Bold Exterior, Swanky Interior. It’s easy to write off the 2022 Lexus RX as being overly sporty based on the way it looks from the outside, but that’s far from the case. The midsize SUV has a striking exterior design thanks to Lexus’ massive spindle grille, sharp headlights, and distinct body lines. The roofline has a heavily raked rear end and a panel that connects the windows with the liftgate in a continuous flow, giving the RX a sporty look. The available RX F Sport features an even more aggressive design with 20-inch wheels, larger front air intakes, black exterior touches, and upgraded bumpers.

For some, the exterior design of the RX may be too much, but the interior hits all of the right notes. The center console is split into two sections with the infotainment screen sitting at the top and a flowing trim piece separating the controls at the bottom. The design helps break up the cluttered center console. The red leather upholstery that’s available on the F Sport model adds some extra color to the model.

Efficiency Over Performance. The standard V6 engine in the RX isn’t a bad engine and it results in an SUV that feels reasonably quick for daily use. The 3.5-liter V6 engine produces 295 horsepower and can get the RX to 60 mph in 6.8 seconds. The three-row RX L isn’t as quick, with a zero-to-60 mph time of 7.5 seconds. These figures are slow for the segment, but they’re not too far off of what’s expected for a midsize SUV.

The RX 450h is one of the few available hybrids in the midsize segment. The hybrid version of the RX features the same V6 engine but is equipped with two electric motors. Combined output is rated at 308 hp. It’s nearly as quick as the regular RX, but brings far better fuel economy. While the regular RX can get up to 23 mpg combined, the RX Hybrid can get up to 30 mpg combined.

The RX Hybrid isn’t too much more expensive than the regular RX, too. It’s $2,700 more than the standard RX, making it a good choice for shoppers that expect to use the SUV in urban areas.

While the V6 doesn’t provide blistering performance, the RX SUV makes up for it with a comfy ride. The SUV’s soft ride irons out bumps on the road and turns into a gentle cruiser on the highway. Even the largest 20-inch wheels don’t spoil the SUV’s ride. The F Sport models come with adaptive suspension and 20-inch wheels that result in a slightly stiffer ride, though it’s not far off of what one expects from a Lexus.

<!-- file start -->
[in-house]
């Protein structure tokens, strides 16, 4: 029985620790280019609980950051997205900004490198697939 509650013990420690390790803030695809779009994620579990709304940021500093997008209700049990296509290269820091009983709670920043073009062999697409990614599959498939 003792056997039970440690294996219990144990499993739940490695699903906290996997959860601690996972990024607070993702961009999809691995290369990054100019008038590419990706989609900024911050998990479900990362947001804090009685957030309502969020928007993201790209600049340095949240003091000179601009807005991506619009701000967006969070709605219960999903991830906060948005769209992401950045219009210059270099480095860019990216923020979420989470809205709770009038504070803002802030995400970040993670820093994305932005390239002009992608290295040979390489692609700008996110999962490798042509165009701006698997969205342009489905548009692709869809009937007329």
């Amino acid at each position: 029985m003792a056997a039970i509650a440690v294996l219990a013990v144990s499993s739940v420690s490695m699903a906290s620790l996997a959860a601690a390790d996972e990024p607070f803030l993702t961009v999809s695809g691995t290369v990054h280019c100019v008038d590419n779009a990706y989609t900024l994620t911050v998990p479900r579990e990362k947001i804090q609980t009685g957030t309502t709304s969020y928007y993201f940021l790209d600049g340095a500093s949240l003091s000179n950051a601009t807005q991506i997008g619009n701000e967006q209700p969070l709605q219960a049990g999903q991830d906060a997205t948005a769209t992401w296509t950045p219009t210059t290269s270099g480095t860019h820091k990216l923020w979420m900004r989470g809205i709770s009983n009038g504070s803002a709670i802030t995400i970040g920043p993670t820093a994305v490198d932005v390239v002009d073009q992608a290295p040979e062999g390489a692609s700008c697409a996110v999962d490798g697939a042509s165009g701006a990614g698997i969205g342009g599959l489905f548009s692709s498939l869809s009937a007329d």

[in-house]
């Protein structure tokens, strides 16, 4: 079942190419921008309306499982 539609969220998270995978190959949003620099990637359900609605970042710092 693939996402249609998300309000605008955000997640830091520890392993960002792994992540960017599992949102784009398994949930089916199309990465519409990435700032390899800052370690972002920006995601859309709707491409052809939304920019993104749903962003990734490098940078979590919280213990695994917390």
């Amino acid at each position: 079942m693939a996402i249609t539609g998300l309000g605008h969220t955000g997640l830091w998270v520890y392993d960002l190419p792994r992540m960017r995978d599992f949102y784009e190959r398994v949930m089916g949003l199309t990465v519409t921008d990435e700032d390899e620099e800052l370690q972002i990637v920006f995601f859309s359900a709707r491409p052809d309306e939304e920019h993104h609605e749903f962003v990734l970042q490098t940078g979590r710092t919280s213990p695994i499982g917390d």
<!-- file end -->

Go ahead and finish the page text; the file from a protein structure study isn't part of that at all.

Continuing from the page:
Comfortable Cabin For Five. While Lexus offers the three-row RX L, we don’t recommend that model. It’s only 4.4 inches longer than the regular RX, which means there’s not a whole lot of room for an entire row. So, passengers in the back only get 23.5 inches of legroom. That’s a tiny amount, even for children. We’d pass on that model.

Instead, sticking with the regular RX results in a midsize SUV that’s cozy for all passengers. Both rows of seats feature comfortable seats that are outfitted with supple synthetic leather upholstery. The cabin remains quiet at highway speeds, while the well-built cabin and premium materials result in a vehicle that feels just as nice as others in the class.

The RX has one of the smallest cargo areas in the class. It’s the one major downside to the SUV’s cabin. The regular RX can hold up to 32.7 cubic feet of cargo space, while the RX L offers up to 58.5 cubic feet of cargo space. Going with the RX Hybrid doesn’t decrease cargo space.

Some Frustrating Technology. Lexus’ Enform infotainment system is difficult to use because of the touchpad system that’s standard with the RX. The SUV does come with an eight-inch touchscreen and an available 12.3-inch touchscreen, and we highly recommend touching the screen whenever possible. The touchpad is unintuitive and difficult to use on the move.

Additionally, the way the infotainment system’s menus are laid out is confusing and difficult to sort through. The infotainment system doesn’t have the same level of polish or ease of use as the ones you’ll find in German competitors. We sincerely hope that Lexus updates the RX with a new infotainment system soon.

Final Thoughts. The Lexus RX was once a trendsetter in the midsize SUV segment, but it now languishes near the bottom of the pack. It looks good, though that’s subjective, comes well equipped, and has an efficient hybrid powertrain, but it lacks the power, athleticism, and technology as its rivals. The RX does cost less than a lot of competitors, but it doesn’t quite make up for the price difference.

For a real value option, you’ll want to check out the Genesis GV80. It comes with loads of tech features, has an available 375-hp V6 engine, and features an upscale design. Its third row offers more legroom than the RX L's.

The Volvo XC90 is a premium SUV that focuses on safety. It’s available with a powerful and efficient plug-in hybrid powertrain, has an upscale cabin, and is packed with safety features. Unlike the RX, the XC90 has a simple interior design with straightforward tech features.

Check prices for the 2022 Lexus RX »